When you’re a kid, there are certain birthdays you can’t help but look forward to. When you’re sixteen and can drive, for example. When you turn eighteen and can vote. When you turn twenty-one and can…well, you know.
As adults, we typically don’t see ages the same way that kids do. But some ages are particularly important. Why? Because they have significant implications for your finances. Here are three of those milestones:
When you turn 59.5, the early withdrawal penalty on your IRA and 401(k) will end. It is also the age at which many plans allow you to roll your balance into an IRA.
Having the penalty removed means you can withdraw money from your retirement accounts without facing a 10% penalty. That's good news if you ever need a quick infusion of cash!
However, there are a few things to keep in mind before deciding whether to take advantage of this. First, it's important to understand that, while the 10% early withdrawal penalty will no longer apply, any withdrawals you make from your retirement accounts will still be taxed as regular income. So, it's hardly free money. Second, you should know that it's often a good idea to leave that money in a retirement account. That’s because the money inside these accounts should ideally go to one thing: your retirement! That way you’ll have the means to do what you want to do, go where you want to go, and live the life you want to live.
Many pre-retirees roll their 401(k) balance into an IRA to get access to professional management and often more investment choices. There are many things to consider when looking at this option, cost being one of the biggest. While you do pay fees within a 401(k), costs can rise if using professional management. It’s important to consult with a professional to determine whether this option makes sense for you.
Depending on when you were born, this is when you reach your Full-Retirement Age – the age at which you can begin taking Social Security benefits without any reduction. Below is a handy table that shows the Full Retirement Age for every birth year, starting with 1955.1
|Year of Birth||Full Retirement Age|
|1955||66 and 2 months|
|1956||66 and 4 months|
|1957||66 and 6 months|
|1958||66 and 8 months|
|1959||66 and 10 months|
|1960 and later||67 years of age|
While waiting until your Full-Retirement Age means you can take Social Security without any reductions, you can potentially increase your payments if you wait even beyond your Full-Retirement Age! In fact, your Social Security benefits increase by 8% for each year you wait to start your payments up to age 70. After you turn 70, there's no additional benefit to waiting.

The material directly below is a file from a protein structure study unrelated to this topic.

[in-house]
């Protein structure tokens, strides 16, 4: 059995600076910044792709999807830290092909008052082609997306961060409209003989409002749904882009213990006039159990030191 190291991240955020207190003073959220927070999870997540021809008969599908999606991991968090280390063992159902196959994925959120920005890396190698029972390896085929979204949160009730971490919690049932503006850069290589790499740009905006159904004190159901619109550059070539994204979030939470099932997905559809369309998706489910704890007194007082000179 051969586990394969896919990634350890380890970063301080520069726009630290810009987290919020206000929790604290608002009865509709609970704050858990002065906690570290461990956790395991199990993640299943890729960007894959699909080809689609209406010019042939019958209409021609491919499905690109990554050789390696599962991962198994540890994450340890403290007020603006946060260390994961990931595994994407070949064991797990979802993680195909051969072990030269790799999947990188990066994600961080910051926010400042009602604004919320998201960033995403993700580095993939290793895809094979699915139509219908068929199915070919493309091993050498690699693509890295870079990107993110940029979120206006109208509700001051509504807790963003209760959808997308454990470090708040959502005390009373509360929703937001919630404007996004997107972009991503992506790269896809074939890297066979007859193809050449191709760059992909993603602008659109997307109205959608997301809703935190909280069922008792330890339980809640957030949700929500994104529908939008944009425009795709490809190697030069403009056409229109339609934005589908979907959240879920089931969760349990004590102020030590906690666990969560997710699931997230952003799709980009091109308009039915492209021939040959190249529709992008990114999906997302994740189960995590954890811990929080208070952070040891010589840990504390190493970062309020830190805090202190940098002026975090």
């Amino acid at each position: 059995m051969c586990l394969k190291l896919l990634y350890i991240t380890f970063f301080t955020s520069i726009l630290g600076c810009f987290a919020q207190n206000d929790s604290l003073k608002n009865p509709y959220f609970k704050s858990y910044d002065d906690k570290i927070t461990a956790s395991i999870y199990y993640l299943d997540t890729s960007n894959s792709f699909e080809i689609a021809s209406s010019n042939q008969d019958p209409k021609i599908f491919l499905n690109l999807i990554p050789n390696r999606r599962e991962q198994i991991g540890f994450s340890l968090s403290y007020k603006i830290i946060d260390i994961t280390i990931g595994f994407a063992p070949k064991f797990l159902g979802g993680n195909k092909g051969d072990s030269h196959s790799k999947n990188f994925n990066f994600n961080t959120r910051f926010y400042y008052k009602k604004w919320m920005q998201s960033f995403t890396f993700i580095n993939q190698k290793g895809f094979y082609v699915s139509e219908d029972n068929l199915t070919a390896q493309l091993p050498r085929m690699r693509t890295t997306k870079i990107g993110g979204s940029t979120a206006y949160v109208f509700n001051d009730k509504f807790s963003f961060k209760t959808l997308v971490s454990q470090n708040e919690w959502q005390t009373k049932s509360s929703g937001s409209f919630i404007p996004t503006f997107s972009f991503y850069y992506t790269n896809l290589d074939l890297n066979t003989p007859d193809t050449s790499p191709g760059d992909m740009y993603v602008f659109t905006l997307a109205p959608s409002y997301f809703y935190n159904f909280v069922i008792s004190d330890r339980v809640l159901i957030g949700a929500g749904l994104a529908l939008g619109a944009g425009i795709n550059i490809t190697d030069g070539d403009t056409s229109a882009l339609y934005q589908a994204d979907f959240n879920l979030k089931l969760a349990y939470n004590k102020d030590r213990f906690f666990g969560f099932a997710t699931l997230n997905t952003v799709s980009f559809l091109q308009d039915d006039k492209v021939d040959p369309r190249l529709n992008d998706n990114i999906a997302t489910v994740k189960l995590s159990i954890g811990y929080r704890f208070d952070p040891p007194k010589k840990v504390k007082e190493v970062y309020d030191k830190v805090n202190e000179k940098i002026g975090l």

From a financial standpoint, turning 72 is one of the most important birthdays you can have. That’s because it’s now time to start rewarding yourself every year with a special kind of present called Required Minimum Distributions.
You see, once you reach age 72, you must begin taking annual withdrawals from any 401(k)s, 403(b)s, or traditional IRAs you have. (Roth IRAs don’t require withdrawals until after the death of the owner.) These withdrawals are called Required Minimum Distributions, or RMDs. RMDs are essentially the government’s way of ensuring people use tax advantaged accounts for what they were designed – to fund retirement. And yes, RMDs are usually taxed as ordinary income.
What happens if you don’t take distributions? Simple: The IRS will hit you with a 50% penalty based on the amount you should have withdrawn. The penalty also applies if you don’t take out at least the minimum amount required.
How RMDs are calculated
So, how much will you have to withdraw when you take out your annual distributions?
Here’s the formula in a nutshell. To calculate your RMD, first take the balance of your IRA (or other retirement plan) as it stood on December 31 of the previous year. Then, divide that balance by your life expectancy factor, which is determined by the IRS every year. You can find the factor that’s specific to you by consulting with the proper calculation tables on the IRS website.2
RMDs are a particularly important part of retirement planning, so you should definitely factor them into your thinking as early as possible. If you have any questions about these milestone ages and how they’ll impact your finances, contact your financial advisor and tax professional.
1“Retirement Benefits,” Social Security Administration, https://www.ssa.gov/benefits/retirement/planner/agereduction.html
2 “Publication 590-B (2020), Distributions from Individual Retirement Arrangements (IRAs),” Internal Revenue Service, https://www.irs.gov/publications/p590b
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